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From counter culture to elder culture

Thirty-five years ago, in his landmark portrait of the turbluent ‘60s, historian Theodore Roszak coined the term “counter culture.” Now he’s publishing a sequel of sorts, The Making of an Elder Culture, a look at the potential for the change-makers of yore to shape an elder-dominated society. How likely is it, he asks, that “a generation numbering millions — who were ready to doubt everything and try anything — will settle, in their later years, for their parents’ idea of retirement any more than they settled, in their youth, for their parents’ idea of success and happiness?”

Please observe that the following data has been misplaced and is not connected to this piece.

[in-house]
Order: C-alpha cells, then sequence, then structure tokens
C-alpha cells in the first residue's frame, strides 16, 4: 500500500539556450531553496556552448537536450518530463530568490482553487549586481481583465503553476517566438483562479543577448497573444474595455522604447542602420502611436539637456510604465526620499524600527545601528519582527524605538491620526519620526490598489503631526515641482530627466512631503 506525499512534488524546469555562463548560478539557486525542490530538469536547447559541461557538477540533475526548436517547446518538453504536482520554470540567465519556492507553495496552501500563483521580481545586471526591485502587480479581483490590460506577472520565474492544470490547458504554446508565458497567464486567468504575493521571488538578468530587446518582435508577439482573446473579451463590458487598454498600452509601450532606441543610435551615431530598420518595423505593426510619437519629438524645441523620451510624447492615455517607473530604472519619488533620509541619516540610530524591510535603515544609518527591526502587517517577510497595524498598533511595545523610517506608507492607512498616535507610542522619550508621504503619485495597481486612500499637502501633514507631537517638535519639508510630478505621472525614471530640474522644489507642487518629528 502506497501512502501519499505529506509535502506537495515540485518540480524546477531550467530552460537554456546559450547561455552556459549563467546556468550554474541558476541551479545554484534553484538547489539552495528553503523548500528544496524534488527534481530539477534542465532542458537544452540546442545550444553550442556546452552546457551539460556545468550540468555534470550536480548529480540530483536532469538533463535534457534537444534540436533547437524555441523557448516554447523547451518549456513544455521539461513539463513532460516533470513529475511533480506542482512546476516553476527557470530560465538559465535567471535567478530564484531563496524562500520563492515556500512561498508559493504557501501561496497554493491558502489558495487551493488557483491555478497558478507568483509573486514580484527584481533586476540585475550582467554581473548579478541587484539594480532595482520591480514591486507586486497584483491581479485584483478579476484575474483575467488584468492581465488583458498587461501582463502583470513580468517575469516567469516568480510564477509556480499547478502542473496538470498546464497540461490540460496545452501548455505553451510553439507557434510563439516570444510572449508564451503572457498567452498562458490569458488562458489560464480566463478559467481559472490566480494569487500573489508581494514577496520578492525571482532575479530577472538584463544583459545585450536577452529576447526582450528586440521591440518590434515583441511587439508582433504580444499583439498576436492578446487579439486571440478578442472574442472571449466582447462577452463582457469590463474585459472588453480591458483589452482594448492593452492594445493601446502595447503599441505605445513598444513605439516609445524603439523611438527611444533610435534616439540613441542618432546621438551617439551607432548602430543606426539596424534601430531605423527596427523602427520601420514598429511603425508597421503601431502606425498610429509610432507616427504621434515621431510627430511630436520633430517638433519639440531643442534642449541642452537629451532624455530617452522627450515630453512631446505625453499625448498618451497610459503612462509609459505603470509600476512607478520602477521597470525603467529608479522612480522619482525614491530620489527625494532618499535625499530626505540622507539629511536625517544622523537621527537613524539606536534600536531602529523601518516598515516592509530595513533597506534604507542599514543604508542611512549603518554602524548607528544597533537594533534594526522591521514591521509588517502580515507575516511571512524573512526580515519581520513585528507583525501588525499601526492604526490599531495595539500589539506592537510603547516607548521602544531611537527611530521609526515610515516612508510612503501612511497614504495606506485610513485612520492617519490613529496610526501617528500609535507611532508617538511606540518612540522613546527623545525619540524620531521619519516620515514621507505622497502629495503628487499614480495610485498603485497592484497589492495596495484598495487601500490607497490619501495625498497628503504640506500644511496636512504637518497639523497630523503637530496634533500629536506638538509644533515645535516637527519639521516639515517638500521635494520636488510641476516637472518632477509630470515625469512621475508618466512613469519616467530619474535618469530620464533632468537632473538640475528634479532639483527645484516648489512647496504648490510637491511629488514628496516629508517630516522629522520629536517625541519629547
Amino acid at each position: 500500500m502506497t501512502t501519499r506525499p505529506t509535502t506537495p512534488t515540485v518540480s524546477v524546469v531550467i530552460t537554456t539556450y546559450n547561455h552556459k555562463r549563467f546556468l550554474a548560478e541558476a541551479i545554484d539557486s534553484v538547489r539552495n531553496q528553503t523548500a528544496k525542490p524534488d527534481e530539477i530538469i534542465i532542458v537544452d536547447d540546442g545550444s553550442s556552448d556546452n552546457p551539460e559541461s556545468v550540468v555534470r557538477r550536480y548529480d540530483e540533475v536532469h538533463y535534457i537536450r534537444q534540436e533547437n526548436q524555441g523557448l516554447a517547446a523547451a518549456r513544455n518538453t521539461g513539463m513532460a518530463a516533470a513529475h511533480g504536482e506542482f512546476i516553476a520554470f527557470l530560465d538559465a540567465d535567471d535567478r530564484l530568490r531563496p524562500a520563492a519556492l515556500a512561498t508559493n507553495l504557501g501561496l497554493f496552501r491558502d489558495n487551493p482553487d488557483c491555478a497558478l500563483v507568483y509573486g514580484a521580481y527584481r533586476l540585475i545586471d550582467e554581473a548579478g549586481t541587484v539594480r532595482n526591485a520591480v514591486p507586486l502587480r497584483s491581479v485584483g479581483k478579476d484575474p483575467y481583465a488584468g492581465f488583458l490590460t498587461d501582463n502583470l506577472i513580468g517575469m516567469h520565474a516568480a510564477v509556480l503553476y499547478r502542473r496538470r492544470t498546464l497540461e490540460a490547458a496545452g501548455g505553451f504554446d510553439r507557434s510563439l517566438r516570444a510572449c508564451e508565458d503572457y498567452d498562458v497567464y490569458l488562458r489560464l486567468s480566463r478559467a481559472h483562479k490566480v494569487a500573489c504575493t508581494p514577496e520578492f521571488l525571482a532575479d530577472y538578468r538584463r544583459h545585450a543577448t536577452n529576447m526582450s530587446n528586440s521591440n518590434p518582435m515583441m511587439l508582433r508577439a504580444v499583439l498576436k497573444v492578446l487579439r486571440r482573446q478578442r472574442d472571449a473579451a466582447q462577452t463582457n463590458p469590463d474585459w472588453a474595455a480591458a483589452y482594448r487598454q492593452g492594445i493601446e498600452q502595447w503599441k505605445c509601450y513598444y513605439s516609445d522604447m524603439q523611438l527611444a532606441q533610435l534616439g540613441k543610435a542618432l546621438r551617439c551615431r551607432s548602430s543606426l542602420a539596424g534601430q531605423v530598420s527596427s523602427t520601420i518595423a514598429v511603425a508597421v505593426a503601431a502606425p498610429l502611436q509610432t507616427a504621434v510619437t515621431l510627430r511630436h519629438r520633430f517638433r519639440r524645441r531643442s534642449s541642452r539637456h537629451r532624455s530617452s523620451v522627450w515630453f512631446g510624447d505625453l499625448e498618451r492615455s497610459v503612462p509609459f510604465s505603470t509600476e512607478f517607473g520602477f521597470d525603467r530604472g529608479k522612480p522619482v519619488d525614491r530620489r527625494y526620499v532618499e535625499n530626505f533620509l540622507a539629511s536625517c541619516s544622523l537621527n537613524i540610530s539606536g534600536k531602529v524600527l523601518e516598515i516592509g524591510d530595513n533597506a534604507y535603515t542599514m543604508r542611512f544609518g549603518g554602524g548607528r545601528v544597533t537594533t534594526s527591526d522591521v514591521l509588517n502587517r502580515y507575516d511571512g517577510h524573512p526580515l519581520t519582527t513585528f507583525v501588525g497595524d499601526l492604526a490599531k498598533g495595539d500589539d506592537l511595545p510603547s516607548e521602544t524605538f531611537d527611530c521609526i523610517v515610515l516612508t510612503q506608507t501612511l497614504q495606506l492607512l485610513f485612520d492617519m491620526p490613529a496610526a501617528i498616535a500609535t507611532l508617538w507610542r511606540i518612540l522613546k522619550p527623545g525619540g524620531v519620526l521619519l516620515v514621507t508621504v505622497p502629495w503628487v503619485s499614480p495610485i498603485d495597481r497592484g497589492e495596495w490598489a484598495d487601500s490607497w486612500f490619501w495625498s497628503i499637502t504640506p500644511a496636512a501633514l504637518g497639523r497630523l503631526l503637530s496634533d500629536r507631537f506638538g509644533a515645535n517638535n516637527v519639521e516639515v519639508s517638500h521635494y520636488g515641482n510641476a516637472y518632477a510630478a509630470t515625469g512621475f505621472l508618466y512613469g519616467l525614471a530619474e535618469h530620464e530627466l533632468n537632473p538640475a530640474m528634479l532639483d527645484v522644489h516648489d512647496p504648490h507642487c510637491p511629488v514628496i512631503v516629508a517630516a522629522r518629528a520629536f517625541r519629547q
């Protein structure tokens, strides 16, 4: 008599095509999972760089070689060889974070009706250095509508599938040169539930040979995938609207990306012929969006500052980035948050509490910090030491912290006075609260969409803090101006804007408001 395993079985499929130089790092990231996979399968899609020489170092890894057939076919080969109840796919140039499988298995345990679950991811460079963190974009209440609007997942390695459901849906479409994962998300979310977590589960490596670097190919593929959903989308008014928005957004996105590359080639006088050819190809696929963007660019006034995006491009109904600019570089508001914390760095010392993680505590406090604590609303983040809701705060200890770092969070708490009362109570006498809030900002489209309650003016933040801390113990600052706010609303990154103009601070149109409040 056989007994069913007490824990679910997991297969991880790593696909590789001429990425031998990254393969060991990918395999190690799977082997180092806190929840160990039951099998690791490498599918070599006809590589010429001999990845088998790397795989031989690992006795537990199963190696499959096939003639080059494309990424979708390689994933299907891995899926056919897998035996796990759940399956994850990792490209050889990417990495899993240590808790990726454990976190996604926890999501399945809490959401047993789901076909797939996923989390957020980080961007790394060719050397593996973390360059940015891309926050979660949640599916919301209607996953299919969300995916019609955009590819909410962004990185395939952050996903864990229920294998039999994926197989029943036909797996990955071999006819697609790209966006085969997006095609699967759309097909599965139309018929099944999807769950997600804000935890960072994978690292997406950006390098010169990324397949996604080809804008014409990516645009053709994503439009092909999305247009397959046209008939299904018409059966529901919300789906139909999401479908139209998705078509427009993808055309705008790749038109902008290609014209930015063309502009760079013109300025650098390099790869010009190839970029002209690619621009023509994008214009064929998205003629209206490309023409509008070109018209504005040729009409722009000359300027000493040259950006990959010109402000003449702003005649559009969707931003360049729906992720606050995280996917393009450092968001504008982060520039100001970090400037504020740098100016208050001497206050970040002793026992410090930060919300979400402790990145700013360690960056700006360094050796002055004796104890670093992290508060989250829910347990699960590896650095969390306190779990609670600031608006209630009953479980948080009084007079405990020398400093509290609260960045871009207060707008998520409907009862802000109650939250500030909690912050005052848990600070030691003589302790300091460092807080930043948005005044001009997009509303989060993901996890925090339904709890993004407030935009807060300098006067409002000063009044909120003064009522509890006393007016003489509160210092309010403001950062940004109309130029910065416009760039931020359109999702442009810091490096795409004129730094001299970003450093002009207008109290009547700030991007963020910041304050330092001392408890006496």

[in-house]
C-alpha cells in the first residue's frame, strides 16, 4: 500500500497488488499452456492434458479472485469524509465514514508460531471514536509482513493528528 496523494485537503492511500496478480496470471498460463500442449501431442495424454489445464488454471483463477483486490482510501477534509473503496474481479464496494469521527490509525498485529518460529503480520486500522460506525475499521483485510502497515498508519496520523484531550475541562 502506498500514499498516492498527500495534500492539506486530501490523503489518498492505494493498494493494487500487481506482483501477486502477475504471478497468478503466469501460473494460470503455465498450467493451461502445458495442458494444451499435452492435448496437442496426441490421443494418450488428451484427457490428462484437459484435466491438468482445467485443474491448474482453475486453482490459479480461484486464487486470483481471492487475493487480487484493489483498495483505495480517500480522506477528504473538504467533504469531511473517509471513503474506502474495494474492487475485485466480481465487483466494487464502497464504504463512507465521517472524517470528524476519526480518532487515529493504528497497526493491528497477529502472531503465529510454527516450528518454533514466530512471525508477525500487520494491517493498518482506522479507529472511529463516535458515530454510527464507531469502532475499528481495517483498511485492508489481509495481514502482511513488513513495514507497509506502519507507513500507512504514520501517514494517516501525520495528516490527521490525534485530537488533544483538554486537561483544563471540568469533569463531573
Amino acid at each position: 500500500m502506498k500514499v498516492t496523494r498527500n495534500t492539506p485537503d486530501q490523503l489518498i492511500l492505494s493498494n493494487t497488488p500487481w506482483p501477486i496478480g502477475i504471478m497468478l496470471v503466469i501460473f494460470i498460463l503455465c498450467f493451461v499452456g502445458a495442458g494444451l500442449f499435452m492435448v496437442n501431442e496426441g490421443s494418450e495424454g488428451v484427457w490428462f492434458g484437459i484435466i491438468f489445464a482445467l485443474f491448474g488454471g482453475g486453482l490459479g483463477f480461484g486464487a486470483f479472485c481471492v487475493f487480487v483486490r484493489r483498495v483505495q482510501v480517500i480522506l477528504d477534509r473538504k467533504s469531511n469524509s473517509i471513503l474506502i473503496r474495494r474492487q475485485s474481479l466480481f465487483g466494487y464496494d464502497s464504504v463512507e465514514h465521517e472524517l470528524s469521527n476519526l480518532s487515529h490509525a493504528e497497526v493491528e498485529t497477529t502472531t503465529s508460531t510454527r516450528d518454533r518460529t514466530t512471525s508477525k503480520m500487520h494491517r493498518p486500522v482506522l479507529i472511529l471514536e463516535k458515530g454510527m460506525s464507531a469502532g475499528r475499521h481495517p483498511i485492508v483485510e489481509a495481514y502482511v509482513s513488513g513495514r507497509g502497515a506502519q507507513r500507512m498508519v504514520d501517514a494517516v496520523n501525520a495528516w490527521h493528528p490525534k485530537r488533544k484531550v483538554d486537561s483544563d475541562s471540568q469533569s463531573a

For starters, between 70 and 80% are planning to work past the point at which their parents retired. That was the case before the recession kicked in.  Depending on how rough things get, we may be in for radical change on a number of fronts.

 

I learned about Roszak’s new book in the current issue of H. R. Moody’s excellent Human Values in Aging Newsletter, which comes out of the AARP Office of Academic Affairs.  Sign up here.

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